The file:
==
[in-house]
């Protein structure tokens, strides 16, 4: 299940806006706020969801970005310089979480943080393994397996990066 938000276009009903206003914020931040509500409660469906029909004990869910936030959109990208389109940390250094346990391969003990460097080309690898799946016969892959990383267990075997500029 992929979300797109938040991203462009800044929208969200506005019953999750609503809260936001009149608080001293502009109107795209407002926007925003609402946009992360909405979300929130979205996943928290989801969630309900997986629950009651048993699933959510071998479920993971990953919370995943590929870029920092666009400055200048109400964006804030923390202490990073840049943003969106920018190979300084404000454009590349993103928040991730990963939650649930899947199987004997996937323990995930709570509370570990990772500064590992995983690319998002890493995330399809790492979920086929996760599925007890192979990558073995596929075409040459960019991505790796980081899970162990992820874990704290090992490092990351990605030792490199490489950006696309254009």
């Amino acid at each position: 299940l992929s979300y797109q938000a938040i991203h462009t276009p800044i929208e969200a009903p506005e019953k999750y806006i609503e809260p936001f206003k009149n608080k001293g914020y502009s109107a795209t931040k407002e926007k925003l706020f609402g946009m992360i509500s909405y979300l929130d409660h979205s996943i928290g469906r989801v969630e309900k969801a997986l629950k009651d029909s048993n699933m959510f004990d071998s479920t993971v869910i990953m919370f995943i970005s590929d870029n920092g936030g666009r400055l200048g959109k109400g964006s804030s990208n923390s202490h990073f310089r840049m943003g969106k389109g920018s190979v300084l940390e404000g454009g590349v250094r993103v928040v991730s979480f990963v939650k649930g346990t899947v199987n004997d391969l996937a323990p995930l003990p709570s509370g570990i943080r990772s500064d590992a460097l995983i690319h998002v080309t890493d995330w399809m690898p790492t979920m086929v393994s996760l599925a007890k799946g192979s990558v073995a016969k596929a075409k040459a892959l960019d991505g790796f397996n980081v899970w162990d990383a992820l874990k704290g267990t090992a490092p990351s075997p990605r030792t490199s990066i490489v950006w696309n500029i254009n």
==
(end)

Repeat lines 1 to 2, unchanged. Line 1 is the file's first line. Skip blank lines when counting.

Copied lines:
[in-house]
């Protein structure tokens, strides 16, 4: 299940806006706020969801970005310089979480943080393994397996990066 938000276009009903206003914020931040509500409660469906029909004990869910936030959109990208389109940390250094346990391969003990460097080309690898799946016969892959990383267990075997500029 992929979300797109938040991203462009800044929208969200506005019953999750609503809260936001009149608080001293502009109107795209407002926007925003609402946009992360909405979300929130979205996943928290989801969630309900997986629950009651048993699933959510071998479920993971990953919370995943590929870029920092666009400055200048109400964006804030923390202490990073840049943003969106920018190979300084404000454009590349993103928040991730990963939650649930899947199987004997996937323990995930709570509370570990990772500064590992995983690319998002890493995330399809790492979920086929996760599925007890192979990558073995596929075409040459960019991505790796980081899970162990992820874990704290090992490092990351990605030792490199490489950006696309254009």